The Schnauzer: thinking of getting a Schnauzer?
Schnauzers are intelligent dogs with lots of integrity. They often love to play with children and are happy to join their owners for outdoor adventures.
Let’s take a closer look at the Schnauzer.
Place of origin: 14 – 15th Century Germany
How big do Schnauzers get? 30 – 36cm (Miniature), 47 – 50cm (Standard), 65 – 70cm (Giant)
How heavy are Schnauzers? 5 – 8kg (Miniature), 14 – 20kg (Standard), 34 – 43kg (Giant)
Life Expectancy: 12 – 14 years (Miniature), 13 – 16 years (Standard), 10 – 12 years (Giant)
Types of Schnauzer: Standard, Miniature, Giant
Colour: White, Black, Salt & Pepper, Black & Silver
Please note: A dog’s exercise, training/stimulation and grooming requirements can depend on several factors such as age and health. The same goes for ongoing costs of ownership. For advice on one specific dog, we always advise chatting with a vet.
How much exercise does a Schnauzer need?
Schnauzers were originally bred to hunt rats. As such, they’re highly intelligent breeds with bags of energy and a keen eye for prey – or at least, what they think of as prey.
Your Schnauzer will need 3 medium-sized or 2 long walks every day to keep them healthy and mentally stimulated. You can channel their hunter’s instincts by playing fetch while out and about, or keeping them busy by playing other games.
Your Schnauzer will happily accompany you on treks or runs too. Just bear in mind that you may need to keep them on the lead in well-populated areas – they may run off if they’re distracted by something they mistake for prey.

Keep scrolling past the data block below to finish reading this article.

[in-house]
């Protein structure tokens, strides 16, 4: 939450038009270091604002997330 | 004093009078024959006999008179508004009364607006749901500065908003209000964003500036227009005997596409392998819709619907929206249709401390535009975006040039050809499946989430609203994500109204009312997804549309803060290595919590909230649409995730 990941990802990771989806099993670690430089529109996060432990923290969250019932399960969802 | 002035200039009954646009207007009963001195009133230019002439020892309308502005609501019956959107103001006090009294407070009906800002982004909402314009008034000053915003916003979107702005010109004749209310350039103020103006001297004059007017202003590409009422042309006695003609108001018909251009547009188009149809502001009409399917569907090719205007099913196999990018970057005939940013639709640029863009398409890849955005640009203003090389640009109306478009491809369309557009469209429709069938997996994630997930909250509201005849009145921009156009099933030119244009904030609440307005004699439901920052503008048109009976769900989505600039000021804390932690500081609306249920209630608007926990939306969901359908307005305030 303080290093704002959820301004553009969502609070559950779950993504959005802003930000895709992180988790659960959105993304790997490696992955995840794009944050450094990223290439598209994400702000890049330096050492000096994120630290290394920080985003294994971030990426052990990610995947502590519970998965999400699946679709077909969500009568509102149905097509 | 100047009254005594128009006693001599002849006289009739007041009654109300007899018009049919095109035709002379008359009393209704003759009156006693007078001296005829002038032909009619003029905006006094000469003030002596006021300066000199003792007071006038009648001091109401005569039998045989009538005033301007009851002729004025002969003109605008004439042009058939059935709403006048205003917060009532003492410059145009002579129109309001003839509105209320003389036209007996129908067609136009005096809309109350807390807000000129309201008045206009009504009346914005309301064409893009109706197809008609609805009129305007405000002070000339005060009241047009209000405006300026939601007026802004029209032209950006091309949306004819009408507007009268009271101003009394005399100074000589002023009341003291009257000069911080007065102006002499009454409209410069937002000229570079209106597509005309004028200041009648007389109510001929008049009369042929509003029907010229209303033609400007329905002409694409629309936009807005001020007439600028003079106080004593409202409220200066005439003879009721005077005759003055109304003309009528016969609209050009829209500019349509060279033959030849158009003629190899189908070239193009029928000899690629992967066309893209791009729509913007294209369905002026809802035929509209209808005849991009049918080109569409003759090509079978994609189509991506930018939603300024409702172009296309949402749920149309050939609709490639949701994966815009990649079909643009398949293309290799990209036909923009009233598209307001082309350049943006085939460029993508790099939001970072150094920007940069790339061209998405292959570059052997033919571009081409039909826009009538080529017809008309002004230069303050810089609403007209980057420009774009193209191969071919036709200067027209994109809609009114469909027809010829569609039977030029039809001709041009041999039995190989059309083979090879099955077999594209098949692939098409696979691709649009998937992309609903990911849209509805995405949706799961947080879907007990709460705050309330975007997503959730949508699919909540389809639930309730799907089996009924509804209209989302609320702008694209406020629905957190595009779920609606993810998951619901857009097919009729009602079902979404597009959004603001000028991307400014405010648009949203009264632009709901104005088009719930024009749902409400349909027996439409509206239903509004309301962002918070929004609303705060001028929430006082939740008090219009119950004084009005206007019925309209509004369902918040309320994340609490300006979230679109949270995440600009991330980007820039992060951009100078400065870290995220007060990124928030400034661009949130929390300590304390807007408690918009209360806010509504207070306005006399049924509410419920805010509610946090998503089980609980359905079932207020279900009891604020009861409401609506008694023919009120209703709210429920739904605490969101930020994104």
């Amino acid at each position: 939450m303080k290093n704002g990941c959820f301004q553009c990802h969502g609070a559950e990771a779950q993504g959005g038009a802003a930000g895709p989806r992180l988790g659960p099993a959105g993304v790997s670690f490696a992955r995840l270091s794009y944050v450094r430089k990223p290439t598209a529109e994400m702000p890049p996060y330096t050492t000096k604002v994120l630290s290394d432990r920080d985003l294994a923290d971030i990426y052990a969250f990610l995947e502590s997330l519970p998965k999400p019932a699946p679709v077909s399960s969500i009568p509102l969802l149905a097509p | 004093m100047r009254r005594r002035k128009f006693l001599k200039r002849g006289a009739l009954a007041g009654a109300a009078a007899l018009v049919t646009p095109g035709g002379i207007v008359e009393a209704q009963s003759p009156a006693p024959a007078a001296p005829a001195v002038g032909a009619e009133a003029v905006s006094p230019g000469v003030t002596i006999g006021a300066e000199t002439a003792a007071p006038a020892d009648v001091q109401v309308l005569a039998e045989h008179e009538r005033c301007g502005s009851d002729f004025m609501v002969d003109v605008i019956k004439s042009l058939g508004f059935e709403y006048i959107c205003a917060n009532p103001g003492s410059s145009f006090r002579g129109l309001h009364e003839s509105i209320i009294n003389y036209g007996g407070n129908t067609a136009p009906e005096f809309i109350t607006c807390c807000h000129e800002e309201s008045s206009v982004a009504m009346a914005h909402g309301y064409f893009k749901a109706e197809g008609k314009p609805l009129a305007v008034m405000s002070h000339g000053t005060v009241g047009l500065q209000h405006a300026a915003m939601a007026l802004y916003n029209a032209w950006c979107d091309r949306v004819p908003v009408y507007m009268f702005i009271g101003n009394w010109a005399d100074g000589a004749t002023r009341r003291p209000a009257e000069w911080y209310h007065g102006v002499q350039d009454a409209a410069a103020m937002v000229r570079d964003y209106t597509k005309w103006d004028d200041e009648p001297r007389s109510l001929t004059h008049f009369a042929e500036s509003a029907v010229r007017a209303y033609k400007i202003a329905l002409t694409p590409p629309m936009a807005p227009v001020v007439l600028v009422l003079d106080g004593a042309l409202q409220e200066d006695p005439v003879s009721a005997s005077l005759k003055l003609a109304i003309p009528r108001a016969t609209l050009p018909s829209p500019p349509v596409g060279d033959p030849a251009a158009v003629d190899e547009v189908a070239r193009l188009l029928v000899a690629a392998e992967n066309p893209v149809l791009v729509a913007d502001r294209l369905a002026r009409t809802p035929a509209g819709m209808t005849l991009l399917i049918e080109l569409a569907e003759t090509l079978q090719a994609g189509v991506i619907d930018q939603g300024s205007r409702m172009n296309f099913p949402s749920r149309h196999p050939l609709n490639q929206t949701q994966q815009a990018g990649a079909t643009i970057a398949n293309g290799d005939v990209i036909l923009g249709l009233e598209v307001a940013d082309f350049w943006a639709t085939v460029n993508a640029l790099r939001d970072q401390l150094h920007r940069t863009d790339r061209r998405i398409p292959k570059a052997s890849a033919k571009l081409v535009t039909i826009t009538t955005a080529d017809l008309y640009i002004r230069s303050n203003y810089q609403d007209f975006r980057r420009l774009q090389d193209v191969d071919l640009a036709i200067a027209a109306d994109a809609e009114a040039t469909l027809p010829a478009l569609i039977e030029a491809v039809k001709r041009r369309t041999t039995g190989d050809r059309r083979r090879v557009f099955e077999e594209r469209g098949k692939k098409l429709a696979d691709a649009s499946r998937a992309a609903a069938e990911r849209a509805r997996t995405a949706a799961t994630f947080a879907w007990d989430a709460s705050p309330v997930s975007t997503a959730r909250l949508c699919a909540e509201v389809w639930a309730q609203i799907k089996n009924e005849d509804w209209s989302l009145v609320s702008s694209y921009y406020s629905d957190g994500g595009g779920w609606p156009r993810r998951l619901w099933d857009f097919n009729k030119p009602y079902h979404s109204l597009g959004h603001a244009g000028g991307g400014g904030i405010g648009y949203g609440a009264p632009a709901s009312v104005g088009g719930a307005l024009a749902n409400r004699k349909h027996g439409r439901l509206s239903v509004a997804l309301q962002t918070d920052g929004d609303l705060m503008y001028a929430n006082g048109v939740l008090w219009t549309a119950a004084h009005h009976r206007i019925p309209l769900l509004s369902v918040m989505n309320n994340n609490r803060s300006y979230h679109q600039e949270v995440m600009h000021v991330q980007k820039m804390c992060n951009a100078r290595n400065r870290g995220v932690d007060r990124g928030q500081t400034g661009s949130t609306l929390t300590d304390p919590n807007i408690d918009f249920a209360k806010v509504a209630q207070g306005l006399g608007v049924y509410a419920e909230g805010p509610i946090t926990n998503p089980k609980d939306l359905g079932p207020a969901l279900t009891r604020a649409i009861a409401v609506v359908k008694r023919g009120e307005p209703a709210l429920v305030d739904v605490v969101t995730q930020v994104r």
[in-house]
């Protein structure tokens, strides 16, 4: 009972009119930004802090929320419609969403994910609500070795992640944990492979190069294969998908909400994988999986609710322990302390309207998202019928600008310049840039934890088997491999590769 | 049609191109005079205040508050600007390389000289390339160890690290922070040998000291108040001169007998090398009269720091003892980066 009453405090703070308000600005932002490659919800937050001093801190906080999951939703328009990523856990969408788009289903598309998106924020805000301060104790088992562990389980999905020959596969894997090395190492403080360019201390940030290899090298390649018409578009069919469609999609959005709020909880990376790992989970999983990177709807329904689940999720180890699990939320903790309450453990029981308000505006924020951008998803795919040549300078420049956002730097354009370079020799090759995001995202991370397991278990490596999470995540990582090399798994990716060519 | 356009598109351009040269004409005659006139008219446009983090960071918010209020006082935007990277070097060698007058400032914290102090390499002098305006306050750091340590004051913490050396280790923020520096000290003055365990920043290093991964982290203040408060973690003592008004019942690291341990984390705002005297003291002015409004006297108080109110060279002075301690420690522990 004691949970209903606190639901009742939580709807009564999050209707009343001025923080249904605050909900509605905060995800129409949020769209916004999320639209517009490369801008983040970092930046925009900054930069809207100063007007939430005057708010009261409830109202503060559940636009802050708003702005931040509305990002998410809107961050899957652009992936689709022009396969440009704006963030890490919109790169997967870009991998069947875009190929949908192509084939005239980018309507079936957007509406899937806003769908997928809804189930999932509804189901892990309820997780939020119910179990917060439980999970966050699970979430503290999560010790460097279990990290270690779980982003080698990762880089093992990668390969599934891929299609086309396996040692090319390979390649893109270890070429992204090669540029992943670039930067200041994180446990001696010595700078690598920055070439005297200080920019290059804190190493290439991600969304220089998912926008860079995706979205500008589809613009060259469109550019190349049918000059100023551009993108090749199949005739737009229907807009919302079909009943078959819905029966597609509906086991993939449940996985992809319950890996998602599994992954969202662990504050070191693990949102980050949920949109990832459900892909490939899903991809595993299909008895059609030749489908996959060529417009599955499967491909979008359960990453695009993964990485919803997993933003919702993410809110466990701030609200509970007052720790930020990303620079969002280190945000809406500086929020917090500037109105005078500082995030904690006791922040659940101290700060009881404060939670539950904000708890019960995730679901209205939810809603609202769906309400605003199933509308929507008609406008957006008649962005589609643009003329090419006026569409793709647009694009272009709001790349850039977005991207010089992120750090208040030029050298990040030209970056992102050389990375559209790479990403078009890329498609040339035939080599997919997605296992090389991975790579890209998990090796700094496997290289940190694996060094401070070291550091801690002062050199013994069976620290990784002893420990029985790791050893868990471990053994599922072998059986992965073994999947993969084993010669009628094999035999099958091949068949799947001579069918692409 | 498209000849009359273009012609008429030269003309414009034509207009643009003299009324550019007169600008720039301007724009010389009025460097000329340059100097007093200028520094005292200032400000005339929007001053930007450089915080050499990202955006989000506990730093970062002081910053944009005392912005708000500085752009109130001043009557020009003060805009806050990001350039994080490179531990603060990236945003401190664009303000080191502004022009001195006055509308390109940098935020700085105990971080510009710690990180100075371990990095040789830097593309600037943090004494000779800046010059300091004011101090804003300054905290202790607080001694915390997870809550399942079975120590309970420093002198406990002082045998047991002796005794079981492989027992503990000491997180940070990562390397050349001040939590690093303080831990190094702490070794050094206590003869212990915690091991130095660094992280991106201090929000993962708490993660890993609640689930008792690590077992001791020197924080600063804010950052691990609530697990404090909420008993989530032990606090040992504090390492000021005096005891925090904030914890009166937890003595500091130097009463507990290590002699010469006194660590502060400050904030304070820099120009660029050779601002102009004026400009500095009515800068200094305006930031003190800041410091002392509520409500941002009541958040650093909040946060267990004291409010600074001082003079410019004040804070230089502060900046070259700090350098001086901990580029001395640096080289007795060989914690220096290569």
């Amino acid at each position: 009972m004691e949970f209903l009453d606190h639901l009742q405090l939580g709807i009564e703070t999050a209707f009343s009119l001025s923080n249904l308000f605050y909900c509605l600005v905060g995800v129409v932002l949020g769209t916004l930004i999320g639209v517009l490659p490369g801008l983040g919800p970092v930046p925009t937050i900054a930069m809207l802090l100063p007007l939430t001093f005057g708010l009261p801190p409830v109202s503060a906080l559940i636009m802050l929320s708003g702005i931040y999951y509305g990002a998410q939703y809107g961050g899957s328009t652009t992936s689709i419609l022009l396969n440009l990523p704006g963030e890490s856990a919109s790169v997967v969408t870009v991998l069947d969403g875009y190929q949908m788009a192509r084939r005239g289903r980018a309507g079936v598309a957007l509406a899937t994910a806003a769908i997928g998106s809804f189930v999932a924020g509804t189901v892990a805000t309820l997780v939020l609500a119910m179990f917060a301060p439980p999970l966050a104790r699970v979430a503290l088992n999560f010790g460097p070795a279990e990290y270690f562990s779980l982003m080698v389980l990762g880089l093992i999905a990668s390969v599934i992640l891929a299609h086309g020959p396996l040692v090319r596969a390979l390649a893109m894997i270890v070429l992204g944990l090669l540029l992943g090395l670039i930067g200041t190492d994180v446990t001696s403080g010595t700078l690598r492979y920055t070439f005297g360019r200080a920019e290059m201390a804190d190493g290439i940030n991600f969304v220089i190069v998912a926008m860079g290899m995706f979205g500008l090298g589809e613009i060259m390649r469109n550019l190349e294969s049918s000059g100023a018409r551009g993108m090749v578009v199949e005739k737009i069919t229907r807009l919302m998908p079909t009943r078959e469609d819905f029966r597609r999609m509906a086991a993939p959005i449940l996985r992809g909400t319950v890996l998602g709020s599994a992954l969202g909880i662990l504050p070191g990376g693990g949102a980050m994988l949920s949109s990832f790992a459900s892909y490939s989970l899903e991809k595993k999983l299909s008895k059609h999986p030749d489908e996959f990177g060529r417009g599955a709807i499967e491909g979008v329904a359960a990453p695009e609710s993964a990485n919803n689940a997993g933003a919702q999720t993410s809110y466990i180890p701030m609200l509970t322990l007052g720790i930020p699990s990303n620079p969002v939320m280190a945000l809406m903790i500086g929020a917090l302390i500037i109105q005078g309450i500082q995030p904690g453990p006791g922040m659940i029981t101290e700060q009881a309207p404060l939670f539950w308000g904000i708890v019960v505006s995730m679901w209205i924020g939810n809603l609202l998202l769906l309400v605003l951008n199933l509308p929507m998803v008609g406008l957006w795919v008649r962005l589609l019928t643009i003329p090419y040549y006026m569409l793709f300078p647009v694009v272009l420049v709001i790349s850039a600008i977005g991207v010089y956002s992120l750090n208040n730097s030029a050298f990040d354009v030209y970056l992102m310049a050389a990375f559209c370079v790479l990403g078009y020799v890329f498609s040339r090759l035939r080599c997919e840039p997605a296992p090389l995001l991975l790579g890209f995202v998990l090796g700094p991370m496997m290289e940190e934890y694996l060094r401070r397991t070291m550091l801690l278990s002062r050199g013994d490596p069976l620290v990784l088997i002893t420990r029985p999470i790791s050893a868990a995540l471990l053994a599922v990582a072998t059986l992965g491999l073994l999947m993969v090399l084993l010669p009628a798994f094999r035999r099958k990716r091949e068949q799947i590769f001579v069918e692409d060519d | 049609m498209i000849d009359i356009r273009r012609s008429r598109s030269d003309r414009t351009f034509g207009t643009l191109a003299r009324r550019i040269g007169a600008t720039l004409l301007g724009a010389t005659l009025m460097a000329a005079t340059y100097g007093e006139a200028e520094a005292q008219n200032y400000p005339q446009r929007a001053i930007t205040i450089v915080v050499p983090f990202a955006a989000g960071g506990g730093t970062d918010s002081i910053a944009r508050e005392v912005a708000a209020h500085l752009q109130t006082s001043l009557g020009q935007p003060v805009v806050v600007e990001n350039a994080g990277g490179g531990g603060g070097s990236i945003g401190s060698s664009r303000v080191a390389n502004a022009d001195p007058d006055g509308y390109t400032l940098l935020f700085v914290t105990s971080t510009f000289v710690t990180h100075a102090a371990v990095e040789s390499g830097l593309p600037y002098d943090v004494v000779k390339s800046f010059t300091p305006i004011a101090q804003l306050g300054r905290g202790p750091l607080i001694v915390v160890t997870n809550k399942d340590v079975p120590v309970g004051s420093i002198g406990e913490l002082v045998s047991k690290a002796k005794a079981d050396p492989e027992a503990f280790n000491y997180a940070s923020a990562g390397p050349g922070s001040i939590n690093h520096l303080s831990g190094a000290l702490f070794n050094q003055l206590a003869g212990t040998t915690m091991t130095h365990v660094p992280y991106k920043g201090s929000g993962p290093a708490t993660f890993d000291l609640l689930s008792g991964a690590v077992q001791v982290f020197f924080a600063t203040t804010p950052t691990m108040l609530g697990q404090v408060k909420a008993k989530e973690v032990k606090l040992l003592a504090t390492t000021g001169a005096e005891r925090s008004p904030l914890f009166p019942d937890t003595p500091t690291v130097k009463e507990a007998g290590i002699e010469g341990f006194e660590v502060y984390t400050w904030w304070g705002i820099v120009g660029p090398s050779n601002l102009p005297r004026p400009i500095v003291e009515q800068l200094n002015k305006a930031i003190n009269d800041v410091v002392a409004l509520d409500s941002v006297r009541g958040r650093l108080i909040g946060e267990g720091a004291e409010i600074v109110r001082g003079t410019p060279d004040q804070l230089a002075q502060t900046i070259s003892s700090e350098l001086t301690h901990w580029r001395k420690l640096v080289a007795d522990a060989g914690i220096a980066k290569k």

Training: how to train a Schnauzer
Schnauzers are naturally very independent and aren’t always the easiest dogs to train. Begin their training when your dog is young, or when you first bring them home if you have adopted your Schnauzer.
As with every breed, use positive reinforcement and reward-based training at all times. With plenty of this (plus a bit of patience, perhaps) your Schnauzer will become perfectly well-socialised in no time.
Try to channel their hunter’s instinct by playing retrieve-based games such as fetch. This will help to keep your Schnauzer engaged with the task at hand.
Schnauzers need a fair amount of grooming in order to look their best. Their fur is naturally wiry, especially around their beard and legs, which will need brushing every day to ensure the fur doesn’t become tangled.
A lot of owners keep their Schnauzer’s fur clipped quite short. Depending on your grooming ability and the size of your Schnauzer, this may require a trip to the local groomer.
Schnauzers shed an average amount, more so when their fur is short and during moulting season.
It's safe to say that Schnauzers feel more comfortable around people than they do around other animals. Given their origin as rat-catchers, a Schnauzer won’t take too kindly to small pets or other pets that they aren’t too familiar with.
That said, if you introduce your young Schnauzer to existing pets in a household, or introduce them to a variety of people, pets, sounds and smells when they’re a puppy, they’ll grow up to become friendly and well socialised.
Schnauzers typically get along very well with children. They’re ideally suited to active families who love to explore the great outdoors and would love their canine companion to come along with them.
When considering the lifetime cost of owning a Schnauzer, remember to take into account:
- Food and diet
- Veterinary care
- Pet insurance
- Kennels or dog sitters
- Regular grooming costs
- Toys and equipment
Need more info?
For more info on finding the best dog breed for you and your lifestyle, have a chat with your vet.